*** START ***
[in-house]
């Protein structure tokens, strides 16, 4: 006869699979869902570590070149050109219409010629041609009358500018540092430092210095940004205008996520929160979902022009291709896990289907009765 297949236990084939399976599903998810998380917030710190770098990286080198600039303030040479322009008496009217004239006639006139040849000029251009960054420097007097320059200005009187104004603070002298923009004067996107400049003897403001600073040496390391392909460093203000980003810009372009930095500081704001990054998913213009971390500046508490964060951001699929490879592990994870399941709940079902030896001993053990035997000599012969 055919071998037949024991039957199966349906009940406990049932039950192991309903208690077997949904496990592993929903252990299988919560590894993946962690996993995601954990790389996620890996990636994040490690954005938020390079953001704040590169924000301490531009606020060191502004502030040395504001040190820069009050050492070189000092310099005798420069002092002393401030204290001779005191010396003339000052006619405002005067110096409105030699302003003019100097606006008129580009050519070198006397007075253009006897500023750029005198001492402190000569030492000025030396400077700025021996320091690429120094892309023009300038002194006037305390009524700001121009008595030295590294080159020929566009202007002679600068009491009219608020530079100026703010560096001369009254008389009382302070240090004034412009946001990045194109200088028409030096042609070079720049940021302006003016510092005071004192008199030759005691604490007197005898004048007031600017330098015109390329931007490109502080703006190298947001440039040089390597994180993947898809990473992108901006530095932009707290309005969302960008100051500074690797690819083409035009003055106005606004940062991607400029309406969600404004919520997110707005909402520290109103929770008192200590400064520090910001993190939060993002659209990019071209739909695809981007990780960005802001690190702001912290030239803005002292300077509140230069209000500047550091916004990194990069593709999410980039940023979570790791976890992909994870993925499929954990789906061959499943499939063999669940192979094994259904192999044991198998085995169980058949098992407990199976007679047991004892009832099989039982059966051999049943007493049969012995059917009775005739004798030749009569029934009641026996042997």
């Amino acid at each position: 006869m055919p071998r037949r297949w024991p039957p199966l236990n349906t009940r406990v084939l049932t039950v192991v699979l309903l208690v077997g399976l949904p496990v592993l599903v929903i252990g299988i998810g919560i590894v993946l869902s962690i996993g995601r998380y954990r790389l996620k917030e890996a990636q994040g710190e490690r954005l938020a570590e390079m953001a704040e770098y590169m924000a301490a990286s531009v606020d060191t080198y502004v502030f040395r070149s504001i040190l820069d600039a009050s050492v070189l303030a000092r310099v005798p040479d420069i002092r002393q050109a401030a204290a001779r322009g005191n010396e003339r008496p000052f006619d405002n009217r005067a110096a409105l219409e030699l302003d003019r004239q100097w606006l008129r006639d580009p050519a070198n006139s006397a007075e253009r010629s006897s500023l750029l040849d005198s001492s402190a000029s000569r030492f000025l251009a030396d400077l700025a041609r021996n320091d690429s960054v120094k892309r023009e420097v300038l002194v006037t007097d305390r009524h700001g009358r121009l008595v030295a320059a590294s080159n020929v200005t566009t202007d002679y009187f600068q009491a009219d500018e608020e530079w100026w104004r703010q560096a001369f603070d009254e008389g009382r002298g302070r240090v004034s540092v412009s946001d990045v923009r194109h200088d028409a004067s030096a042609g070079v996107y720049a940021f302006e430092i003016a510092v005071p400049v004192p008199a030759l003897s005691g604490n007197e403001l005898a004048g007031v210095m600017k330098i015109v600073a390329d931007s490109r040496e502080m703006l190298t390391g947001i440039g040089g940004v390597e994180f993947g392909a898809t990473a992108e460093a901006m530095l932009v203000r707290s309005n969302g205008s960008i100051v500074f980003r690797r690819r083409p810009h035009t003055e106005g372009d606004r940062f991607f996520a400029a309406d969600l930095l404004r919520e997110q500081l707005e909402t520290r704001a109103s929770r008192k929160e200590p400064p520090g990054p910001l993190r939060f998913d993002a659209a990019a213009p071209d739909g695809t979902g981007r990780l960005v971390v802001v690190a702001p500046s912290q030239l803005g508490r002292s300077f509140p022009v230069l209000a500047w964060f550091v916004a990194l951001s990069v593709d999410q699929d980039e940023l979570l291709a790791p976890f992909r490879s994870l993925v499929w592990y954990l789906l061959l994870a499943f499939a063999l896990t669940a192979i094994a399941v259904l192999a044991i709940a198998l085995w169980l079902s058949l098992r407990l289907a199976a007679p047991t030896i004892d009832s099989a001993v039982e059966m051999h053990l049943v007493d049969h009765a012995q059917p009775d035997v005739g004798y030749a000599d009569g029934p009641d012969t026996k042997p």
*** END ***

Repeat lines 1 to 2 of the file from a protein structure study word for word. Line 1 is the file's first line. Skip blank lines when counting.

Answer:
[in-house]
């Protein structure tokens, strides 16, 4: 006869699979869902570590070149050109219409010629041609009358500018540092430092210095940004205008996520929160979902022009291709896990289907009765 297949236990084939399976599903998810998380917030710190770098990286080198600039303030040479322009008496009217004239006639006139040849000029251009960054420097007097320059200005009187104004603070002298923009004067996107400049003897403001600073040496390391392909460093203000980003810009372009930095500081704001990054998913213009971390500046508490964060951001699929490879592990994870399941709940079902030896001993053990035997000599012969 055919071998037949024991039957199966349906009940406990049932039950192991309903208690077997949904496990592993929903252990299988919560590894993946962690996993995601954990790389996620890996990636994040490690954005938020390079953001704040590169924000301490531009606020060191502004502030040395504001040190820069009050050492070189000092310099005798420069002092002393401030204290001779005191010396003339000052006619405002005067110096409105030699302003003019100097606006008129580009050519070198006397007075253009006897500023750029005198001492402190000569030492000025030396400077700025021996320091690429120094892309023009300038002194006037305390009524700001121009008595030295590294080159020929566009202007002679600068009491009219608020530079100026703010560096001369009254008389009382302070240090004034412009946001990045194109200088028409030096042609070079720049940021302006003016510092005071004192008199030759005691604490007197005898004048007031600017330098015109390329931007490109502080703006190298947001440039040089390597994180993947898809990473992108901006530095932009707290309005969302960008100051500074690797690819083409035009003055106005606004940062991607400029309406969600404004919520997110707005909402520290109103929770008192200590400064520090910001993190939060993002659209990019071209739909695809981007990780960005802001690190702001912290030239803005002292300077509140230069209000500047550091916004990194990069593709999410980039940023979570790791976890992909994870993925499929954990789906061959499943499939063999669940192979094994259904192999044991198998085995169980058949098992407990199976007679047991004892009832099989039982059966051999049943007493049969012995059917009775005739004798030749009569029934009641026996042997």